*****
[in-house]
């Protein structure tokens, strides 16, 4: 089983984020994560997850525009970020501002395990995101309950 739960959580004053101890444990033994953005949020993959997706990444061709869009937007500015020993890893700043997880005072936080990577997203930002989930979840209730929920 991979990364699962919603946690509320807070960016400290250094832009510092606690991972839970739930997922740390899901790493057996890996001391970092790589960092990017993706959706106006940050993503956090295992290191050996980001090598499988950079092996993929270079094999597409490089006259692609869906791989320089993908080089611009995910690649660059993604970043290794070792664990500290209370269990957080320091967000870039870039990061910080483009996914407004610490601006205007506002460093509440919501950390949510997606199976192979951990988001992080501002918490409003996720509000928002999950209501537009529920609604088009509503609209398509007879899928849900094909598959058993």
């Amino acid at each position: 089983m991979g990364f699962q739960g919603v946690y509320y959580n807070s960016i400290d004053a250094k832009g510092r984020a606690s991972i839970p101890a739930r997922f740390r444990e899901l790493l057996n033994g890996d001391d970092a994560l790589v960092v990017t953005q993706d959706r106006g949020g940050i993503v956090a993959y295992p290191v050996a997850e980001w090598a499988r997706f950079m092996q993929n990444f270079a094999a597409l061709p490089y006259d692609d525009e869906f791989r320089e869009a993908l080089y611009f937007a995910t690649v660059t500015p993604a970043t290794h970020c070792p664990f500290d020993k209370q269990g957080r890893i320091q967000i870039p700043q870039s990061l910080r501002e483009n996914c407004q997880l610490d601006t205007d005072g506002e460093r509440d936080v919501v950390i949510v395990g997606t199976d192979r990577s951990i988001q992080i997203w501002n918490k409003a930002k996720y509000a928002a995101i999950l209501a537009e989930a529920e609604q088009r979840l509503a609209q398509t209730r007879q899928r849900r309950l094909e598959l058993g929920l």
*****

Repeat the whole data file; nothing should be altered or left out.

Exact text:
[in-house]
């Protein structure tokens, strides 16, 4: 089983984020994560997850525009970020501002395990995101309950 739960959580004053101890444990033994953005949020993959997706990444061709869009937007500015020993890893700043997880005072936080990577997203930002989930979840209730929920 991979990364699962919603946690509320807070960016400290250094832009510092606690991972839970739930997922740390899901790493057996890996001391970092790589960092990017993706959706106006940050993503956090295992290191050996980001090598499988950079092996993929270079094999597409490089006259692609869906791989320089993908080089611009995910690649660059993604970043290794070792664990500290209370269990957080320091967000870039870039990061910080483009996914407004610490601006205007506002460093509440919501950390949510997606199976192979951990988001992080501002918490409003996720509000928002999950209501537009529920609604088009509503609209398509007879899928849900094909598959058993």
């Amino acid at each position: 089983m991979g990364f699962q739960g919603v946690y509320y959580n807070s960016i400290d004053a250094k832009g510092r984020a606690s991972i839970p101890a739930r997922f740390r444990e899901l790493l057996n033994g890996d001391d970092a994560l790589v960092v990017t953005q993706d959706r106006g949020g940050i993503v956090a993959y295992p290191v050996a997850e980001w090598a499988r997706f950079m092996q993929n990444f270079a094999a597409l061709p490089y006259d692609d525009e869906f791989r320089e869009a993908l080089y611009f937007a995910t690649v660059t500015p993604a970043t290794h970020c070792p664990f500290d020993k209370q269990g957080r890893i320091q967000i870039p700043q870039s990061l910080r501002e483009n996914c407004q997880l610490d601006t205007d005072g506002e460093r509440d936080v919501v950390i949510v395990g997606t199976d192979r990577s951990i988001q992080i997203w501002n918490k409003a930002k996720y509000a928002a995101i999950l209501a537009e989930a529920e609604q088009r979840l509503a609209q398509t209730r007879q899928r849900r309950l094909e598959l058993g929920l």